Monthly Archives: April 2009

Off to the allergist

Since I was a kid, I have been allergic.  I am allergic to everything that walks or talks or floats through the air.  We didn’t have air conditioning, of course, when I was a kid.  We didn’t need it in the woods of NW PA (though it’s hotter there now).  But we did sleep with the windows open all night so I often woke with a solid dusting of pollen all over my body.  Of course, that also meant I was sick pretty much all of the time.  I went to an allergist in NY (the closest there was) and he wrote on my chart (which I still have) that I was “a most unusual and interesing case”.  He also noted that, while in his office, “…I coughed until I threw up and then continued coughing.”  Charming…so I have allergies to all sorts of foods and trees and everything, like I said…and they are bad.

When we lived in TN, there was something different.  Very few things bothered me there.  The trees in Nashville were, in many cases, very different from what we had in PA or here in WV.  It was a pretty easy-going time allergy-wise for me.  I just figured that all my brains had leaked out through my nose or that I had outgrown my allergies.

Fastforward a few years and we returned to live in WV.  Allergies kicked my butt all over again.  Folks think I am in a constant state of mourning as my eyes are always red.  I must seem more emotional than a teenage girl!  I am actually a bit like an older lady who keeps tissues up her sleeve.  I can’t leave home without them.  All that was the case until last year when I decided I couldn’t live like that (puberty and menopause at the same time was a drag!)  I went to a local allergist and he confirmed that I am a most unusual and interesting case.  I started allergy shots last year and have continued.  So far I am still boy-like and not a miserable mess of histamine-reaction!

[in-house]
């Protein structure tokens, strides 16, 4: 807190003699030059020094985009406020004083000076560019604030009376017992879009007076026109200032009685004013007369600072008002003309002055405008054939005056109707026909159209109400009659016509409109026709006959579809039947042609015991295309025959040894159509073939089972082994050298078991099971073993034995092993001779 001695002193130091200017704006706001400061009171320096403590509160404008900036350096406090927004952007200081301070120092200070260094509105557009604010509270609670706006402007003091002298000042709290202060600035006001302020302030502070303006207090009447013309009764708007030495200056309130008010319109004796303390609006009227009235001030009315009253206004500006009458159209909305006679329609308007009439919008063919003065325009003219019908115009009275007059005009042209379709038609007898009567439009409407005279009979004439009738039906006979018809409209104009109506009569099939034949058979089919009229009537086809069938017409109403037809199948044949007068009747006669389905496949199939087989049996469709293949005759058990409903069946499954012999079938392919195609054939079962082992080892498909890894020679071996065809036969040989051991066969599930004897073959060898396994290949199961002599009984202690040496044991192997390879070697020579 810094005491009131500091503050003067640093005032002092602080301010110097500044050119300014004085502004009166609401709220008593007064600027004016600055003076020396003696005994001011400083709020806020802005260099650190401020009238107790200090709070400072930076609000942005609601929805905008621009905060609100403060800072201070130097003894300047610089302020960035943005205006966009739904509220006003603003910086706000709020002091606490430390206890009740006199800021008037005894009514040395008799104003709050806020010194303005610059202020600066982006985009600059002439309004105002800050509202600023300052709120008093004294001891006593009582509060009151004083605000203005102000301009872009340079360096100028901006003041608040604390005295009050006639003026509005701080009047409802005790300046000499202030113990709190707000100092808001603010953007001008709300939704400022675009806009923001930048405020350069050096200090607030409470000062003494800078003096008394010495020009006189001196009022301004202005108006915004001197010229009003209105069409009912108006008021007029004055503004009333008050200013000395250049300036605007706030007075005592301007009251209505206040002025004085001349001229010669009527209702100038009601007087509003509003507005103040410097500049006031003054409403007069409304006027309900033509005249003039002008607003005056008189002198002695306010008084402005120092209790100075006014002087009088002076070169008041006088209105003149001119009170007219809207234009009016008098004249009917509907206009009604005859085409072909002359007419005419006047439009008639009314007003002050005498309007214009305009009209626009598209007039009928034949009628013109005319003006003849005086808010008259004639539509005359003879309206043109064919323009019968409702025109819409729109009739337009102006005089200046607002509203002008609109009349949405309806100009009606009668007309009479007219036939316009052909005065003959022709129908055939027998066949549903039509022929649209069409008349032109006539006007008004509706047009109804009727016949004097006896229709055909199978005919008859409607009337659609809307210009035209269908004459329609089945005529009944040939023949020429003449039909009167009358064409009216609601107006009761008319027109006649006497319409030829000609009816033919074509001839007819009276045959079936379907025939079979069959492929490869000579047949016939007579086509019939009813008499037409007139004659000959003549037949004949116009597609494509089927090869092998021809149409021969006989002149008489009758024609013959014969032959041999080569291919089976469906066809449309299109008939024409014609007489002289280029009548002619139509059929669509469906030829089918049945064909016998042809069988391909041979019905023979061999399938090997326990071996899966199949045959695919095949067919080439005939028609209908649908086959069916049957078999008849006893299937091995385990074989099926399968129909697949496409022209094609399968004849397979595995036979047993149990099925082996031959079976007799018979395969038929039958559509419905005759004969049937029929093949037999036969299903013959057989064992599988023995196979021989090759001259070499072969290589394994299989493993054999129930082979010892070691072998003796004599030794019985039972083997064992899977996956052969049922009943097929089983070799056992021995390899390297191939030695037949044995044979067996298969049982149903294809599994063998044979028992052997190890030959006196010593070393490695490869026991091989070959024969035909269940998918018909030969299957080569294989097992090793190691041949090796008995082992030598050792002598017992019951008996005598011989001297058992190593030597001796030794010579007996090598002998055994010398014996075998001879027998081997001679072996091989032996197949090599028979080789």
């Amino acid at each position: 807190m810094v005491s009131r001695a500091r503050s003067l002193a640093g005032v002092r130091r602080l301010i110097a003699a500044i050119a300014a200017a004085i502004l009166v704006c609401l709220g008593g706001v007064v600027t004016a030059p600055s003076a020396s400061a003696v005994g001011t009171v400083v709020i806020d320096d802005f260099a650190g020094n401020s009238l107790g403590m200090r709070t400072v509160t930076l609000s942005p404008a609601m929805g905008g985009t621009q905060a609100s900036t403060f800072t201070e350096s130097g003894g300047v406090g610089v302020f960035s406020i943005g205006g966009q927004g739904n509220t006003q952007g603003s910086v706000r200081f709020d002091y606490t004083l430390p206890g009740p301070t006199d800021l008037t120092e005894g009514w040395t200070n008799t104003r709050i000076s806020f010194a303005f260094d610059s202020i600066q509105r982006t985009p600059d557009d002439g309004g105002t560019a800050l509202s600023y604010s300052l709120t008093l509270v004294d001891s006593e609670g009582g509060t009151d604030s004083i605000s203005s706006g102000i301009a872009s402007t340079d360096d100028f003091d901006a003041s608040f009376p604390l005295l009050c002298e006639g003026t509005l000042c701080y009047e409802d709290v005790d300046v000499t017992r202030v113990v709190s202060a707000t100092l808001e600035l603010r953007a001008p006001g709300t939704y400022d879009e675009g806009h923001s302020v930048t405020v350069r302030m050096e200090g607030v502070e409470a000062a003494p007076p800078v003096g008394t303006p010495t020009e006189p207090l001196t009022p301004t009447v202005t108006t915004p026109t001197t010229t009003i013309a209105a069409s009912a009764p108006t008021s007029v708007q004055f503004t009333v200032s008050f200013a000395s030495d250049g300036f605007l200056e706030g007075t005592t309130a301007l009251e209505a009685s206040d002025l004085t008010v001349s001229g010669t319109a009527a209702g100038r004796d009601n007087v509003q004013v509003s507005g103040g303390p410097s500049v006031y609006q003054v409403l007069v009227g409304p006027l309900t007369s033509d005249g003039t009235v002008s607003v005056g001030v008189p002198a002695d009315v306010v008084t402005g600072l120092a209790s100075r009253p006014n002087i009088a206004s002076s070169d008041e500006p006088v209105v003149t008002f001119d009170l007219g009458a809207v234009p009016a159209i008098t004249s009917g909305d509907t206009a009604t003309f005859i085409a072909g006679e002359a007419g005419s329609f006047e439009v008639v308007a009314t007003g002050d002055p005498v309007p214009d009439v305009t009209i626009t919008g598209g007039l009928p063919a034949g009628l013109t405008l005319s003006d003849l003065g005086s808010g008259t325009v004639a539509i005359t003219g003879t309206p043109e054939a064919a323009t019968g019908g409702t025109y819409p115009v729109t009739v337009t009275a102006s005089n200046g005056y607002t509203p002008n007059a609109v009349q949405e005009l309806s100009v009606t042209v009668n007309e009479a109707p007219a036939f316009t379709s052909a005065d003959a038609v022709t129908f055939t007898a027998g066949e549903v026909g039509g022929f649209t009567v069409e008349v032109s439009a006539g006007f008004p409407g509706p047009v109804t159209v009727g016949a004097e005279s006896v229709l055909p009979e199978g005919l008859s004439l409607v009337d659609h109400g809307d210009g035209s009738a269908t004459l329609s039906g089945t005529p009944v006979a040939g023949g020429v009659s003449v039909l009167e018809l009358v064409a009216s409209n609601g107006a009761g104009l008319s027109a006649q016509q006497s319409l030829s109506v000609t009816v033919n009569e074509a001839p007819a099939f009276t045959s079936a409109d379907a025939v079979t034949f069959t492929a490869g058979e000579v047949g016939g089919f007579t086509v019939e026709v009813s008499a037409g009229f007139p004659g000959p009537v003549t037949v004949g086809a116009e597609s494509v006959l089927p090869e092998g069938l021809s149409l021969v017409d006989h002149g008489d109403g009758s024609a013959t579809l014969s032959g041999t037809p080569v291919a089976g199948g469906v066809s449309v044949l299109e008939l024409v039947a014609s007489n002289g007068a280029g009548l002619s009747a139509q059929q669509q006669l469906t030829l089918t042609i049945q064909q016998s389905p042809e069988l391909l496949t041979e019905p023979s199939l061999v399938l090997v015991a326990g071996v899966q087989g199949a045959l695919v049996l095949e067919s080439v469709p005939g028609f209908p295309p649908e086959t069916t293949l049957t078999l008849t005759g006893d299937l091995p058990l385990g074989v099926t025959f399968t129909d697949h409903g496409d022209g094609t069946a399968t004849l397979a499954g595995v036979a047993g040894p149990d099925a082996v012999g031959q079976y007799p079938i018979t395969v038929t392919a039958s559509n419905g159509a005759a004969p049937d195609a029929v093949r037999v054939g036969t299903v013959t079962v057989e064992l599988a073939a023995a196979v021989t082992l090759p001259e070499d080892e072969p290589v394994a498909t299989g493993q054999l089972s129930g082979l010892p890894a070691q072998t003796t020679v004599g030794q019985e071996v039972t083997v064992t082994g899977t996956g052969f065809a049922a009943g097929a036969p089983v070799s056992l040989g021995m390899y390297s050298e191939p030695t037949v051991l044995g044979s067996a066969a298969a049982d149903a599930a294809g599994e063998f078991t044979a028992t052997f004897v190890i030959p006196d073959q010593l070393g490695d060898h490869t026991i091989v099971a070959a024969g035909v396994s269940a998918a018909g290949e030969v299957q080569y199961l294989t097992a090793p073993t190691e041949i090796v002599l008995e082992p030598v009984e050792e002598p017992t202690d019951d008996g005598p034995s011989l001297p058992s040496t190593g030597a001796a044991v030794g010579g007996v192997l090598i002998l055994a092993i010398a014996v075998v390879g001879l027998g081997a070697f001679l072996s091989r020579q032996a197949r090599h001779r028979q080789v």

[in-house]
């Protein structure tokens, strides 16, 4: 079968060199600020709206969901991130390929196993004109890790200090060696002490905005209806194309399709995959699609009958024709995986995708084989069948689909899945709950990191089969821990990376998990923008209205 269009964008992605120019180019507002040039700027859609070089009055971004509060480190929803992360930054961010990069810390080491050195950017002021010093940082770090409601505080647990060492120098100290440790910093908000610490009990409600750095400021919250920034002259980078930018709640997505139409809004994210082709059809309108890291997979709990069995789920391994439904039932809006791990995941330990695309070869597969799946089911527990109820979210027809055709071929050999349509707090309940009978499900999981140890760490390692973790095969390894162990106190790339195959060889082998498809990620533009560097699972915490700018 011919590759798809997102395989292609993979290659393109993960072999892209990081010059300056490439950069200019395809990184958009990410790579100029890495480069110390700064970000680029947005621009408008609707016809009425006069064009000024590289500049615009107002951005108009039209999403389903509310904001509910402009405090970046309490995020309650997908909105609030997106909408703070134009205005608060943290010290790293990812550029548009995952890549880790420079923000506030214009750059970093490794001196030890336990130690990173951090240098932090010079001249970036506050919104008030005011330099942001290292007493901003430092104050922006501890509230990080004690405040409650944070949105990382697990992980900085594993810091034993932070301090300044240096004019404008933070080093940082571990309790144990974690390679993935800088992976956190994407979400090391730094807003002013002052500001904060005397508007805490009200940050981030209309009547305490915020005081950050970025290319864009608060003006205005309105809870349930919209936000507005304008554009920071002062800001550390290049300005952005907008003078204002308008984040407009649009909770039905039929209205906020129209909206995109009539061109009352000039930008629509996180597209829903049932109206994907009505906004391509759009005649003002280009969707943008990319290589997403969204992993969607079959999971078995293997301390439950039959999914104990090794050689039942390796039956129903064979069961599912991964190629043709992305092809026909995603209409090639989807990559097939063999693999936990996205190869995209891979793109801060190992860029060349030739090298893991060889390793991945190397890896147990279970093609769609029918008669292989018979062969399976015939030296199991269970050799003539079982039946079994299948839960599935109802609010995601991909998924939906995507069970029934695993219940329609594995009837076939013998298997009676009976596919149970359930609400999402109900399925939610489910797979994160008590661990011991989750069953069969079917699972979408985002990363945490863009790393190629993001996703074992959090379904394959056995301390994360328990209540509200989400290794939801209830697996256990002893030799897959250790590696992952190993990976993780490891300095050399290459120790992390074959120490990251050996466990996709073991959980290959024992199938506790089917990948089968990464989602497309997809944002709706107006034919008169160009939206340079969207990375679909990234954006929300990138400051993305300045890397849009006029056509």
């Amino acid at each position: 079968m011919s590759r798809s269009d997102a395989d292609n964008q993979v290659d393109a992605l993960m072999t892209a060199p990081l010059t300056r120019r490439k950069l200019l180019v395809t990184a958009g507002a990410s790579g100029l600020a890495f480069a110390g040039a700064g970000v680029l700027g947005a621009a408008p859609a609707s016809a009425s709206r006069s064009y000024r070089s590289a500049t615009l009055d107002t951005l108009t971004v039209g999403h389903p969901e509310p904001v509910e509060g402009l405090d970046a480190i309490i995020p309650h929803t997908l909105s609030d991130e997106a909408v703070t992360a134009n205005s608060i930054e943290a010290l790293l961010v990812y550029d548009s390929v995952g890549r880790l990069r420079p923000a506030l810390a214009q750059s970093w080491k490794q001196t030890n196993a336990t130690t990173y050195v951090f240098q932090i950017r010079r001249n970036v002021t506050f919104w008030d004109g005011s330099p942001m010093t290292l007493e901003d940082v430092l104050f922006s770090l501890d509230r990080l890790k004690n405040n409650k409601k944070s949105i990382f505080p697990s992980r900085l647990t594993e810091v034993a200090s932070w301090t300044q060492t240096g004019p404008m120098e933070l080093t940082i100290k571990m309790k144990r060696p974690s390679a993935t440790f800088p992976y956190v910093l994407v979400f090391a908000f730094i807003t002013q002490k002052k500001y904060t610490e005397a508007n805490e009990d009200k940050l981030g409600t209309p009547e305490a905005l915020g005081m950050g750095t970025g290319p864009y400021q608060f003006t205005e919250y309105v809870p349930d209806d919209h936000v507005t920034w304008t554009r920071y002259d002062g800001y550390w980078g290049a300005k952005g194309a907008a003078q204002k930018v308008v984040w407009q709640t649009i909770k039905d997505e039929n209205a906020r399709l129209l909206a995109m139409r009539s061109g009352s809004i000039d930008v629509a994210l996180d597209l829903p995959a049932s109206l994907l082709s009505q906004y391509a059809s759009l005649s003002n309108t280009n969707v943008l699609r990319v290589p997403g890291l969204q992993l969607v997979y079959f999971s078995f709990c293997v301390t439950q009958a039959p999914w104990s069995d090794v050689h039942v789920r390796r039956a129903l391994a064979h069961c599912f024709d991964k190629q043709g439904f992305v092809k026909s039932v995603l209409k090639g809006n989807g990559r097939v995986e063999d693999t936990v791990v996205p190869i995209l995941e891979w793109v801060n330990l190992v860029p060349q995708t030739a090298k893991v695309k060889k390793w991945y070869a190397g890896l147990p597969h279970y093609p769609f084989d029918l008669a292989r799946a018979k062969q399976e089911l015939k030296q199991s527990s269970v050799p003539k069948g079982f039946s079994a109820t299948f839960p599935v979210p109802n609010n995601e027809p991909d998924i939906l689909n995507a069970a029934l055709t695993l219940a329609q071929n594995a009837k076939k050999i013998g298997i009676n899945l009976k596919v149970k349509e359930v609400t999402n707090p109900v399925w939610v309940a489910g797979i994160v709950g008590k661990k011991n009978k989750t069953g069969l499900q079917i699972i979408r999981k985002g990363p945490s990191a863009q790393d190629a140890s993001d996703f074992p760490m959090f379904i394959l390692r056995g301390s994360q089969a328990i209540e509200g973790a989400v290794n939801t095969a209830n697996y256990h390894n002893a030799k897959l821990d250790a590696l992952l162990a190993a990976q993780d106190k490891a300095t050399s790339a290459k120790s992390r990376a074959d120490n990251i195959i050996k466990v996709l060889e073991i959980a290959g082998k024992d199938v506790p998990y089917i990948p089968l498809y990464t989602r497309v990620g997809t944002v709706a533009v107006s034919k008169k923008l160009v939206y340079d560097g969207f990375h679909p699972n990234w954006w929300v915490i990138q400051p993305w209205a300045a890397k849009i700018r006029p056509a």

Today I have to go back to the doctor for my checkup.  I am not sure what exactly goes down at an allergy checkup.  I suppose he needs to make sure it is all working as planned.  Whatever the case, I am happy to go back because it seems as if my allergies are under control with the shots I have been taking this past year!  The best part is that every time I go to the allergist, I leave with a lollipop…without fail.  I suppose they leave the candy out there for the kids, but I need encouragement to get my shots too!

Anyhow, do you folks have allergies?  Do you take shots or have other remedies?

Swedish Fish

When I was a kid, we used to spend every day at the Tionesta beach. It was wonderful basking in the sun, preparing ourselves for skin cancer, learning about swimming and other kids and fish and crawdads.  One of my favorite memories of the beach was the concession stand.  They sold all sorts of junk there and we got a quarter to spend each day.

They sold frozen candy bars and popscicles and fun-dip and wacky wafers.  I love sugary candy.  It’s a terrible weakness that I still carry.  Probably my all time favorite thing to buy was swedish fish.  I guess they were a precursor to gummy-bears?  Anyhow, I like the red ones.  They sold swedish fish at the beach for a penny each….bag included!  Just about every day, I would get a little sandwich bag full of 25 swedish fish…the red ones.  

I have eaten them since then, but it is fairly uncommon for me nowadays.  The other day though, I was passing through a store and saw a bag of swedish fish.  The are significantly more expensive now than the used to be.  I didn’t count, but I suppose they cost at least 2 pennies each now.  Anyhow, I bought a bag…the red ones.  I ate the whole bag by myself the day I bought  them.  That’s right, 1400 calories of red sugary goodness!  I skipped breakfast and lunch and figure I broke even for the day.

I got another bag a few days later and spaced them out a bit.  I figured that buying swedish fish this way wasn’t sustainable though.  I decided to try my hand at a breeding program.  I looked very carefully and choose a male and female swedish fish and put them in a fishbowl I had laying around at the house.  I do have some experience with fish reproduction (a story for another time), so I figure it ought to be a piece of cake.  Anyhow, I expect to be up to my eyes in swedish fish in just a few days.  I’ll be taking orders soon!

Do you have anything from your childhood like in which you still indulge now and then?

Installing a window